dark chocolate, also high in magnesium.
Sea vegetables are high in trace minerals, many of which are not always found in the average diet. Th ey also contain vitamin B and amino acids. 12 Kale, broccoli, cauliflower,
cabbage, and other cruciferous vegetables are rich in moodsupporting compounds. Cabbage, broccoli, and asparagus contain tryptophan, which supports relaxation. Avocados are rich in healthy fats, protein, vitamin B , folate, and 6 tryptophan. Th ey support both healthy mood and relaxation.
SUPPLEMENTS FOR MICROBIOME HEALTH & MOOD
Certain supplements support a strong microbiome, as well as help with mood. Here are my top suggestions:
Probiotics & Prebiotics. Probiotics, found naturally in yogurt and many fermented foods, populate the gut with healthy fl ora. It’s unclear, though, whether a few million microbes from a serving of yogurt have any impact on restoring gut balance. Taking a probiotic supplement on a regular basis ensures that your gut is getting a steady supply of healthy bacteria. Use a formula that includes prebiotics, or add a separate prebiotic supplement in addition to a probiotic— prebiotics provide food for probiotics.
GABA. When normal levels of GABA (gamma-aminobutyric acid) are present in the brain, you feel calm and at ease, and you sleep well. When you don’t have enough, stress, anxiety, nervousness, irritability, and insomnia take over. One study showed the gut bacteria Lactobacillus rhamnosus positively altered GABA activity in the brains of test animals, and also improved their stress response. In addition to GABA supplements, you can also increase GABA by taking the amino acid L-theanine (found in small amounts in green tea), inositol, magnesium, and chamomile.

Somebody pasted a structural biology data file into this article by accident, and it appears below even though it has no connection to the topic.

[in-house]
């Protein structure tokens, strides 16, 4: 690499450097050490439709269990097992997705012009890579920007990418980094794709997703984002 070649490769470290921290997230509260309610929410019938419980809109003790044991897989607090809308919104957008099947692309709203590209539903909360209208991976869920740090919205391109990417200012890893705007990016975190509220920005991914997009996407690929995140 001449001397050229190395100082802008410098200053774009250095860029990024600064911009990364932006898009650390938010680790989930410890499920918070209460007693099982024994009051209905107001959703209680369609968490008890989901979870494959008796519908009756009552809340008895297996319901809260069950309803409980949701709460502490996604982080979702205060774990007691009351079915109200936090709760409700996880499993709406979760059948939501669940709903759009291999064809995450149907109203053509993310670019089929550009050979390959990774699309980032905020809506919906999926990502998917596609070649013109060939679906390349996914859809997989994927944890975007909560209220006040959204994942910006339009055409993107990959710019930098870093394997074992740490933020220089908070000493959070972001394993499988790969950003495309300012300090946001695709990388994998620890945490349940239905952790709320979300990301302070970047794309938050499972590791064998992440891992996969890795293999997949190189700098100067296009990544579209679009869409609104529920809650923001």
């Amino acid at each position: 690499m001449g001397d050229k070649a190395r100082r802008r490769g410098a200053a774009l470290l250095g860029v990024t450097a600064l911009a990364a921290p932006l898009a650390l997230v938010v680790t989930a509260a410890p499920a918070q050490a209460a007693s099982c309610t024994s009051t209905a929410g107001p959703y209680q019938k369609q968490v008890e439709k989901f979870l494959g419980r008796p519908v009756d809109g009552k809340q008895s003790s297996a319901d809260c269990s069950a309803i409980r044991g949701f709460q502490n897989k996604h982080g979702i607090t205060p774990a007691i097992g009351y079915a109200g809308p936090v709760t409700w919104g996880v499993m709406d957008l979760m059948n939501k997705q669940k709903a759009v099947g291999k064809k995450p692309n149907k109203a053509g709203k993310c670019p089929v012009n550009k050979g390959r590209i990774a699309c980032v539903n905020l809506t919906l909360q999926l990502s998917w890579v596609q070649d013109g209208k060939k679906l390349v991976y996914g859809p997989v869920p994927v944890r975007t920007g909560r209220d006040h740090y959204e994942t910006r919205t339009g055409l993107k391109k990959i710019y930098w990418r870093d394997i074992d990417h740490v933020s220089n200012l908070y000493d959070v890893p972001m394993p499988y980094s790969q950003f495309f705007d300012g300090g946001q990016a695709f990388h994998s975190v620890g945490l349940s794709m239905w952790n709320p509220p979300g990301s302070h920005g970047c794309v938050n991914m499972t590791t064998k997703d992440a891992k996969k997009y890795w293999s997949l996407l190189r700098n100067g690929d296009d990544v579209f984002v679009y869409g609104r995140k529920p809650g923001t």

L-tryptophan. Tryptophan is an amino acid that is used by the brain and converted into serotonin, a neurotransmitter that governs feelings of depression, anxiety, and sleep. More than 90 percent of your serotonin is found in the gastrointestinal tract. People with impulsive or aggressive personalities may benefit the most from tryptophan. In studies of adults who are selfdescribed as “quarrelsome,” 1,000 mg of tryptophan three times a day produced increases in measures of agreeable behaviors. Tryptophan can cause drowsiness.
Vitamin D . Numerous studies 3 link low levels of vitamin D to depression. Research shows that vitamin D impacts gut health too. A study published in the European Journal of Nutrition showed that high-dose vitamin D supplementation resulted
3 in a healthier balance of gut bacteria. Th e researchers concluded that the study “supports the beneficial effect of a high-dose vitamin D3 supplementation on the human gut microbiome.” Get your vitamin D level tested by your doctor. Typical dosages vary from 1,000 IU to 5,000 IU, but you may need more depending on your blood test results.
Zinc is a key nutrient for hormone regulation and immune health. It can also support neurological function. Recommended dosages range from 15–50 mg daily.